What we owe to each other by T. M. Scanlon
David Bourget (Western Ontario)
David Chalmers (ANU, NYU)
Rafael De Clercq
Ezio Di Nucci
Jack Alan Reynolds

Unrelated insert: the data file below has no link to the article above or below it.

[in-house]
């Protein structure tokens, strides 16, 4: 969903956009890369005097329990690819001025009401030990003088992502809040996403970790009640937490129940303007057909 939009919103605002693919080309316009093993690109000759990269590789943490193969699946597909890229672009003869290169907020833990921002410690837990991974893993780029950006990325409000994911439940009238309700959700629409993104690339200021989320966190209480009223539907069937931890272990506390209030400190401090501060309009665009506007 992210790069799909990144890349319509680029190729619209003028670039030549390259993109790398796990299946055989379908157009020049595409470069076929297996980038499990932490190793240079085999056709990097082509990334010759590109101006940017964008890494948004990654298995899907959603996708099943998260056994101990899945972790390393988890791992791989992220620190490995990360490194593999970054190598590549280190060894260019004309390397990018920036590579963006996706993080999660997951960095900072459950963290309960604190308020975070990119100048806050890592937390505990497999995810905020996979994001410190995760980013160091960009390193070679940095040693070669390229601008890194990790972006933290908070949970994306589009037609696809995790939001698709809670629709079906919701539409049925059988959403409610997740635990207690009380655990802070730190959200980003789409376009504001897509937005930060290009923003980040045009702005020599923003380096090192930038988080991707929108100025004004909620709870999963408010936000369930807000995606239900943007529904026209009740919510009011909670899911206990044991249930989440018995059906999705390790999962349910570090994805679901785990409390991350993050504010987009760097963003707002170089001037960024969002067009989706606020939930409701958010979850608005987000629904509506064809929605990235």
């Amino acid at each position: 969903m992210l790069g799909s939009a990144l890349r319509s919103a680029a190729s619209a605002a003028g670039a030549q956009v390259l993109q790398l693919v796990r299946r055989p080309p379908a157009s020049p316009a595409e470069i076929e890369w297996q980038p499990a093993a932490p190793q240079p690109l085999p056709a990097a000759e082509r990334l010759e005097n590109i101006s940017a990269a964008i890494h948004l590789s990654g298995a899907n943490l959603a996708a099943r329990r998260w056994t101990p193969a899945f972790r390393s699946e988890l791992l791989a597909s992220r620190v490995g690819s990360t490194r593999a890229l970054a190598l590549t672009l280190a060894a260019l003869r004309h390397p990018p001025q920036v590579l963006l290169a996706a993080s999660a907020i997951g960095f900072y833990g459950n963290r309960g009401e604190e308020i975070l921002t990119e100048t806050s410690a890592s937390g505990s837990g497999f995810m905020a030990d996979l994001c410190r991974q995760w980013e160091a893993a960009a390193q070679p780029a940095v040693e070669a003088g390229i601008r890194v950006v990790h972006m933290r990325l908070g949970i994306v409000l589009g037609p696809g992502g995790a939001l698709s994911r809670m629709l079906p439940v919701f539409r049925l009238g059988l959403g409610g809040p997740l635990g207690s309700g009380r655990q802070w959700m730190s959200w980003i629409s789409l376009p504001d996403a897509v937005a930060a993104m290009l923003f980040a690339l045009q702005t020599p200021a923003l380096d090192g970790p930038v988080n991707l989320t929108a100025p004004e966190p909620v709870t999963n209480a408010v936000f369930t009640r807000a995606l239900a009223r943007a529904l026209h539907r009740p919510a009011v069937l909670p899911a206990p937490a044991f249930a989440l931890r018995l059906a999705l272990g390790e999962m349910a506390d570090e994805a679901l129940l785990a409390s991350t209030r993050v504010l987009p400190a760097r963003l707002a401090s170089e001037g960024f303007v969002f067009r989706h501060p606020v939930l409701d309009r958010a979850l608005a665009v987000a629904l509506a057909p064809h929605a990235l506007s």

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Scanlon’s book aims to offer us a moral theory of right and wrong and of our obligations to one another. The theory is called contractualism and its central claim is that an act is right or wrong if and only if it could or could not be justified to others on grounds that they could not reasonably reject (p. 4). Scanlon recognizes that so stated, his contractualism might seem empty in the sense that one might think that the aim of offering grounds that others could not reasonably reject is an aim to which all plausible moral theories would aspire (p. 4). For example, as Scanlon himself acknowledges, utilitarians, who hold the view that an act is right only if it would produce the greatest happiness, presumably would believe that their view is one that no reasonable person could possibly reject (p. 189). However, Scanlon believes that his contractualism is in fact substantive. According to Scanlon, his contractualism holds the process of justifying to others to be ‘basic’ (p. 5). In other words, Scanlon believes that simply by thinking about what could be justified to others on grounds that they could not reasonably reject, we can ‘determine the shape of more specific moral notions such as murder or betrayal (p. 5).’ As Scanlon explains, even though utilitarians may also accept that an act is right if and only if it can be justified to others, what makes an action right for utilitarians is that the action has the best consequences; ‘justifiability is merely a consequence of this’ (p. 189); whereas for Scanlon’s contractualism, justifiability is what makes an action right or wrong. The aim of Scanlon’s book is to elaborate and explicate this account of contractualism.
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